Travelling in the busy Mumbai local, stands a tall woman in a saree with bangles and jewellery adorning her features. She is at the corner, looking outside while the women next to her try to stay away. Little by little, they move and start making faces to show that their day has been cursed.
While I was standing on the opposite side in the midst of the busy crowd, as a student, I could not fathom the expressions on the faces of my co-passengers. Then, a station came and everyone, including me, started moving and life went on.
Almost a year later, on a usual Sunday at a Photo Studio, I was editing images to be sent for printing. My boss called me to introduce me to a lady in black south cotton saree with golden border, bangles in hand and a warm welcoming face.
During our brief conversation, she inquired about my career choices, future plans and love for photography. I found her to be well educated with a bachelor in humanities; she was fluent in English and Hindi too. She loved getting clicked, and my boss showed me her pictures on our display walls as sample photographs.
Just before she left, my boss took out a 10 rupee note and handed it to her. She said thank you and went away. My mind was curious to know about the money when there was no transaction.
He explained to me that she was a trans woman; she was educated, qualified for work but not accepted as an equal human being; hence, she had no option but to beg to meet her ends.
This conversation led to a dilemma within me because of the upbringing that I had at school and through my grandma; it was always focused on finding similarities that unite us as a nation, that makes us human. But the society that I was starting to experience was quite the opposite. This society focused on differences and rarely on similarities.
Time moved on and so did I. Despite changing roles from being a student to a social researcher in the social development sector, I still could not do much to change the scenario for the trans community living in this world just because there was no recognition for them on documents until 2014.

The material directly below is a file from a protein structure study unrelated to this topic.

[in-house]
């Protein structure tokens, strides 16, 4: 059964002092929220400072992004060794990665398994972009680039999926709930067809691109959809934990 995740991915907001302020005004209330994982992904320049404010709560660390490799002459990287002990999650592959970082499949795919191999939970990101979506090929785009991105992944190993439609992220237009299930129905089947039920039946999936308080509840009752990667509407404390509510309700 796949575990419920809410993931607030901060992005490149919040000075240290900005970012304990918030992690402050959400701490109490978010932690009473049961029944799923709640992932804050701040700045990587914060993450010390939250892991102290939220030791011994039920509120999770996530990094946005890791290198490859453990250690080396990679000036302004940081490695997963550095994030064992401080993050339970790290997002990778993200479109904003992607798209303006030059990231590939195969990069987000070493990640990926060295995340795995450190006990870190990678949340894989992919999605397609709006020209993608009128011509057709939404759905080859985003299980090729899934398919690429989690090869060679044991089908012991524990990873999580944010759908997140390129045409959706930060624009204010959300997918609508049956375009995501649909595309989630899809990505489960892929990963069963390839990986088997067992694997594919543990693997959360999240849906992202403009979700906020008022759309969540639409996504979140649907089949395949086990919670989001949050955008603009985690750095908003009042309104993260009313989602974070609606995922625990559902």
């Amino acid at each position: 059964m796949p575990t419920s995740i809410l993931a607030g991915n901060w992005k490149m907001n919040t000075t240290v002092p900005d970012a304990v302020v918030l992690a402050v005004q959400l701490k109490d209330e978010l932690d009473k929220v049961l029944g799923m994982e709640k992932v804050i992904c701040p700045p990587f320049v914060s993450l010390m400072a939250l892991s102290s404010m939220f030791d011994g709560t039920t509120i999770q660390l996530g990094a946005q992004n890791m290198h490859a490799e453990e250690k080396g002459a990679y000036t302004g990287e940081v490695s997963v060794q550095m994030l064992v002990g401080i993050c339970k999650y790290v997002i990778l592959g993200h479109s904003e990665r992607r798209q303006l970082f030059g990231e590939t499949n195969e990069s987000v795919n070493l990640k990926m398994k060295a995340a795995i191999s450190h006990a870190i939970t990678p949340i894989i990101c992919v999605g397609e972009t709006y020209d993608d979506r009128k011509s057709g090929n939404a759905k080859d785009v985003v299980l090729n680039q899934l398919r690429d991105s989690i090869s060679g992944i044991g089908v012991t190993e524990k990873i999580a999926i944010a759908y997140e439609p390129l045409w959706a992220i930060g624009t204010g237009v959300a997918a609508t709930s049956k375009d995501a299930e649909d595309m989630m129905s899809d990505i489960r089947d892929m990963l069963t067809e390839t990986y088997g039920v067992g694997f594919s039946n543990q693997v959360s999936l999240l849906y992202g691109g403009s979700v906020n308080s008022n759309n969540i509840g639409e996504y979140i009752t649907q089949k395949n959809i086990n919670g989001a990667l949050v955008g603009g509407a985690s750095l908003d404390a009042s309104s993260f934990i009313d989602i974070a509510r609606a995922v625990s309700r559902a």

In 2014, the NALSA judgment brought the lens of treating the transpersons as equals. Although it recognized them as the ‘third-gender’, the judgment made it possible for the discrimination to reduce. The judgment was positive to an extent. It gave some power through recognition, the formation of a welfare board and for other welfare schemes, but it failed to address the default label of them being called as ‘criminals’ due to the draconian law – Section 377.
In 2018, Section 377 was taken down due to the strong push from the community and its allies. It resulted in bringing down the default label of a ‘criminal’, especially for the members from the non-binary community because of their choice to love each other with consent. This win bought legal relief from atrocities faced by the community and gave them the right to live and cherish their lives as free individuals.
In 2019, the Transgender Persons (Protection of Rights) Act came, but it has its exclusive perspective, which looks at the community with unequal eyes as opposed to a cisgender individual. It is yet to be accepted wholeheartedly because of its partiality and lacks the expertise to be implemented without bias.
You might be wondering why am I writing these anecdotes and history. Well, it is solely because ‘it is our ignorance and fear that has led to the discrimination of people who do not fit into the binaries of gender or in the monotone of sexuality’.
The laws in India partially give the LGBTQIA+ community the right to live, love, survive to an extent, but there is a huge gap in terms of being accepted as a part of society and thrive as individuals. There is a lack of sensitivity, awareness and acceptance for the non-binary language, curriculum and life roles leading them to facing discrimination at every moment in their lives.
The battle continues for the basic right to live with dignity, equity and equality among the LGBTQIA community.
As a fellow ‘changemaker’ in the She Creates Change Program of Change.org Foundation, I started with an online campaign in 2019, for an Inclusive Manifesto in the Lok Sabha Elections of 2019. It became a reality by receiving the support from more than 13K people and received a positive response from national and state parties. It awaits its full implementation, but I am not giving up. As an individual, my purpose is to sensitize people and spread awareness so that ignorance can be battled and removed from society.
I came out of my ‘closet of fear’ of the trans community and found friends that have opened their hearts, and inspired me to learn. They have supported me to fight this battle for equality. Today, for me, inclusion is a must at home, in education, society, policy and politics. I truly believe that ‘zero discrimination’ is only one step away if we change our perspective from that of a sympathetic to an empathetic human being.
I hope my story inspires you to think, ask, research a little on how you can practice living with each other as humans first and not by any other labels that are inhuman.